Linda MacDonald Glenn is an American bioethicist, healthcare educator, lecturer, consultant, and attorney-at-law. Her academic research encompasses the legal, ethical, and social impact of emerging and exponential technologies and “evolving notions of personhood”.
She holds faculty appointments at California State University Monterey Bay, and the Alden March Bioethics Institute atAlbany Medical Center,. She has also taught at the University of Vermont College of Nursing and Health Sciences, and the University of Sciences in Philadelphia, Department of Biomedical Writing. She is also a Fellow of the Institute for Ethics and Emerging Technologies and a Women’s Bioethics Project Women’s Bioethics Project Scholar. In addition, she completed a fellowship at the Institute for Ethics at the American Medical Association.
Prior to returning to an academic setting, Glenn consulted and practiced as a trial attorney with an emphasis in patient advocacy, bioethical and biotechnology issues, end of life decision-making, reproductive rights, genetics, neuroethics, parental/biological issues (aka nature vs. nurture), and animal rights. She was the lead attorney in several precedent-setting bioethics legal cases, including the Gray v. Romeo case.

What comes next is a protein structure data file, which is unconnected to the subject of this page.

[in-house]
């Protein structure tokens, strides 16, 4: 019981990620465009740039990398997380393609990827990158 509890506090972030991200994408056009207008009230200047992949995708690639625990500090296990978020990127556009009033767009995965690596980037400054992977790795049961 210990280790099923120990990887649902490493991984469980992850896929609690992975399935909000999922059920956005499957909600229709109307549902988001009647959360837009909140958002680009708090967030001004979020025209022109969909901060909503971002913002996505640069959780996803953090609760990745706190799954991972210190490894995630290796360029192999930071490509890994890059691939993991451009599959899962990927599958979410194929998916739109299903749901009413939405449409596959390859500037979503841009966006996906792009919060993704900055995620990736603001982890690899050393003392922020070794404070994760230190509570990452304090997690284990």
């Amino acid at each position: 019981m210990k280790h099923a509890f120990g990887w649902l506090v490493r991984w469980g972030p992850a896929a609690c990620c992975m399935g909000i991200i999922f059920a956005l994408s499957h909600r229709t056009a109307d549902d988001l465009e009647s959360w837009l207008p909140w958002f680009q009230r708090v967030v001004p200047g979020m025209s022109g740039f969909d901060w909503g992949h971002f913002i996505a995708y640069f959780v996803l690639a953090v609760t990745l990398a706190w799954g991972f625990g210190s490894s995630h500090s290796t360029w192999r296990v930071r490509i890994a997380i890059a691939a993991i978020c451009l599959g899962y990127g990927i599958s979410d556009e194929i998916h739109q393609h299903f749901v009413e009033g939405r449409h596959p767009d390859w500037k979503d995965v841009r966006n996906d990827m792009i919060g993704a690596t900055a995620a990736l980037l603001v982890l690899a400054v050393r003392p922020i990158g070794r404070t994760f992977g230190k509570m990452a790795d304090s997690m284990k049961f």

She has advised governmental leaders and agencies, and she has published numerous articles in professional journals. Some of her better-known articles include Legal and Ethical Issues in Regenerative Nanomedicine, The Moveable Feast: Converging Technologies on our DInner Tables, “Ethical Issues in Transgenics and Genetic Engineering” atActionbioscience, “Keeping An Open Mind: What Legal Safeguards are needed?” in the American Journal of Bioethics, “Biotechnology at the Margins of Personhood: An Evolving Legal Paradigm” and “When Pigs Fly? Legal and Ethical Issues in Transgenics and the Creation of Chimeras”.